Health hazards are chemicals or substances that present a danger to human health. Workers exposed to health hazards are at risk for illness, whereas physical hazards cause bodily damage.
The Globally Harmonized System both classifies and categorizes hazard; the three hazard classes are health hazards, physical hazards, and environmental hazards. The four sub-classes of health hazards are corrosive, toxic, harmful, and irritant. GHS takes it a step further by identifying ten specific health hazards:
- Acute toxicity
- Skin corrosion
- Skin irritation
- Eye effects
- Sensitization (skin or eye)
- Germ cell mutagenicity
- Reproductive toxicity
- Target organ systemic toxicity (single and repeated exposure)
- Aspiration toxicity
Each of these health hazards are then broken down into categories based on severity with categories typically ranging between one and three.
Hazardous chemicals are regulated by OSHA’s Hazard Communication Standard (HCS). Under the HCS, which is aligned with GHS, manufactured/imported substances that pose a health or physical hazard must feature a compliant label and be accompanied by a safety data sheet. An SDS for a health hazard will include detailed first aid information, storage controls, toxicological information, and more.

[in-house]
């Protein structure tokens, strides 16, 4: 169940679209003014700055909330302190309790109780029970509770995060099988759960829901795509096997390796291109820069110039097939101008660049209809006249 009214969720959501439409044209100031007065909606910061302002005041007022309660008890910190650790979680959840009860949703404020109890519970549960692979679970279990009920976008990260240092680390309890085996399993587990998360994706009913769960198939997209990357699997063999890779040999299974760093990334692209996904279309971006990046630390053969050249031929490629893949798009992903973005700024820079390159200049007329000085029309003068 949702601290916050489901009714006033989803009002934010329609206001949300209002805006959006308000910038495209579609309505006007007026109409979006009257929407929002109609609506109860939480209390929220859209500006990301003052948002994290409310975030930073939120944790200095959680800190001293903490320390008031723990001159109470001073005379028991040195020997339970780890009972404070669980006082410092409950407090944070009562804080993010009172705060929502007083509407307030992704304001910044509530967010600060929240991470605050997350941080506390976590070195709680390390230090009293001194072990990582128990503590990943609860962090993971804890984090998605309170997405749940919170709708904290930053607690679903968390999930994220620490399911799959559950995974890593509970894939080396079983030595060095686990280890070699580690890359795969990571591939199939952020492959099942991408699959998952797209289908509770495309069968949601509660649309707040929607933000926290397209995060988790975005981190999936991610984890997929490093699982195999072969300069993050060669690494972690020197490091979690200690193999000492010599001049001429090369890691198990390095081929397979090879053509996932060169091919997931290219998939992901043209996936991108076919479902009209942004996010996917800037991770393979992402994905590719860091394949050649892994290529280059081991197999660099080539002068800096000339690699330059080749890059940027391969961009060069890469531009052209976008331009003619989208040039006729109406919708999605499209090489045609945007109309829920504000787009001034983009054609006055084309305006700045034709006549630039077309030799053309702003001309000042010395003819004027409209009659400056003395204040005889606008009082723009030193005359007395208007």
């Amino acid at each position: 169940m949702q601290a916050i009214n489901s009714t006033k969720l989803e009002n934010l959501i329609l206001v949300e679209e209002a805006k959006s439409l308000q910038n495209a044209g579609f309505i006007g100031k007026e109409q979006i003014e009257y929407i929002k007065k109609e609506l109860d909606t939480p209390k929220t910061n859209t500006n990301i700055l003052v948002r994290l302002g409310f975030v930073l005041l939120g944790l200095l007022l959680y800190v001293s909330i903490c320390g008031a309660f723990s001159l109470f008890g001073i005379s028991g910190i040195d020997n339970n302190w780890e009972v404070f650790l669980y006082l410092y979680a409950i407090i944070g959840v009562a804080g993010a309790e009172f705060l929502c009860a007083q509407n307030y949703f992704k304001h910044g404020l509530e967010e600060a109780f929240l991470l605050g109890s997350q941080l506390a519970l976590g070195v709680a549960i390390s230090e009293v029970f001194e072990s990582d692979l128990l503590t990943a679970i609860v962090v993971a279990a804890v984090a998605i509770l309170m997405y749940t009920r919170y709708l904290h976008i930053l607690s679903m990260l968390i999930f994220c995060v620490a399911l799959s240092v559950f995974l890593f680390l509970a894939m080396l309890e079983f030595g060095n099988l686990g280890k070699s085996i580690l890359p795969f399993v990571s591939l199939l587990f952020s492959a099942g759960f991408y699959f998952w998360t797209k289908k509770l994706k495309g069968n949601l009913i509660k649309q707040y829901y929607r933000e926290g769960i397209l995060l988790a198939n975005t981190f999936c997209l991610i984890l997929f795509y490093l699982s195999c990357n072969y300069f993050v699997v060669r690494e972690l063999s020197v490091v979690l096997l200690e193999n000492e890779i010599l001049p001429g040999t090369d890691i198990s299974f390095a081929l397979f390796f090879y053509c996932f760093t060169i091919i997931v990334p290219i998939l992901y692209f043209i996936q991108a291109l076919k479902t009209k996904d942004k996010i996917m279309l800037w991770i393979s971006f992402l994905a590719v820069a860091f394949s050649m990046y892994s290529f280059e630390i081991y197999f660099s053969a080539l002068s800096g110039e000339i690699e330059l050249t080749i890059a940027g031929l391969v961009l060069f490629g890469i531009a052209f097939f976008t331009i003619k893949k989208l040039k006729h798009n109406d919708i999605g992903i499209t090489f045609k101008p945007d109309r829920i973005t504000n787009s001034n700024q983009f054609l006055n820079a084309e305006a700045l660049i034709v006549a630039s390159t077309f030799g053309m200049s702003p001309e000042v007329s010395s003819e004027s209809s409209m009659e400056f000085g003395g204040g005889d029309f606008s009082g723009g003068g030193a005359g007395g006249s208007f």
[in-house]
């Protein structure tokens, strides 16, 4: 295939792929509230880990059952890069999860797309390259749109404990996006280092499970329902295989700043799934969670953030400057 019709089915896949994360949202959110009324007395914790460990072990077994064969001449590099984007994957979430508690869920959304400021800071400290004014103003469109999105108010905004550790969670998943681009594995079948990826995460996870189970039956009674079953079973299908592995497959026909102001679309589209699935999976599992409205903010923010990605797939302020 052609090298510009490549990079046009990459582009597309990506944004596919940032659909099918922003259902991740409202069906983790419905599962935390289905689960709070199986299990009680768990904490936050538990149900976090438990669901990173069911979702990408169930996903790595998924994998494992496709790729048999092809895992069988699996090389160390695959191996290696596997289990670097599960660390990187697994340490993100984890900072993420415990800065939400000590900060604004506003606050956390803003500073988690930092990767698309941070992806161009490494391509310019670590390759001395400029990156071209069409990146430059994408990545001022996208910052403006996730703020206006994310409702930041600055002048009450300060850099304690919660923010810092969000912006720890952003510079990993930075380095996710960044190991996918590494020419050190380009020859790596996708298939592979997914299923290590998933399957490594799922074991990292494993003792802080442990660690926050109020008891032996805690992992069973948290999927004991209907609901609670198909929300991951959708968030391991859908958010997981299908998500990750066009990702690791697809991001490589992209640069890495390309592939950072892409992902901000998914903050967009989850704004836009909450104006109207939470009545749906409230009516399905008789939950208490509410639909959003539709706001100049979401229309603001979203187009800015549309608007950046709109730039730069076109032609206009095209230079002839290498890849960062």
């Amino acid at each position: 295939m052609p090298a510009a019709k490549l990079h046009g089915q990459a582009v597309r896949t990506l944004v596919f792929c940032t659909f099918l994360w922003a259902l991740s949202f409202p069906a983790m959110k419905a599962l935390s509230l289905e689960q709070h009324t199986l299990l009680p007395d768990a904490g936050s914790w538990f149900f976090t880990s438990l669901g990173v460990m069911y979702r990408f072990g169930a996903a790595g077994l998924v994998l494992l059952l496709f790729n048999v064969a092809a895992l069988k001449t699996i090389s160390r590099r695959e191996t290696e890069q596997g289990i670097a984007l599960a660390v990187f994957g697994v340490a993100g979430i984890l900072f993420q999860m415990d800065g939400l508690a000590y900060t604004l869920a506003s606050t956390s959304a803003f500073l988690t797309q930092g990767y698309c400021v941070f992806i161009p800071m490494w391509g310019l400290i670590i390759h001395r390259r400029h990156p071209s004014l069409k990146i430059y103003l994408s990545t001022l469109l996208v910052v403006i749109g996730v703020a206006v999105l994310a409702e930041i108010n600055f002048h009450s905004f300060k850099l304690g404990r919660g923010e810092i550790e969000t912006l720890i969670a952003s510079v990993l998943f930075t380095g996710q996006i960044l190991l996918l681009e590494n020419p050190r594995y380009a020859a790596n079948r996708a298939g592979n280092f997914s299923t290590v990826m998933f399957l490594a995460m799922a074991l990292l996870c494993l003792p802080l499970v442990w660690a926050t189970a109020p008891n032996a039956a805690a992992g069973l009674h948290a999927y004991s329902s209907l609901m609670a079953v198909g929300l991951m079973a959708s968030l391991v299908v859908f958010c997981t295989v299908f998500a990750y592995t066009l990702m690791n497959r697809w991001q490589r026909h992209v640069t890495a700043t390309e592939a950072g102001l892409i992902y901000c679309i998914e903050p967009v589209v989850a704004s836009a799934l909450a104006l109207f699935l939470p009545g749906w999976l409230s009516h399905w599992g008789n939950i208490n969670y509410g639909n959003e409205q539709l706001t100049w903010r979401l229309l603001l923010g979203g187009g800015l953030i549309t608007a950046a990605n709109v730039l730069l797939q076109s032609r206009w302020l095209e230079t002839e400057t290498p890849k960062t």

GHS labels include a hazard statement, a specific code used to communicate quickly. Hazard statements begin with an H, the first number of the code designates the class (health hazard uses the number three), and the second/third number refer to intrinsic properties of the chemical. For example, code H320 refers to a substance that causes eye irritation. Another required element of a GHS label is the use of hazard pictograms. Aside from the specific health hazard pictogram, the skull & crossbones and the exclamation point pictogram are the designated symbols for health hazards. Additionally, the corrosive pictogram is considered both a physical and a health hazard.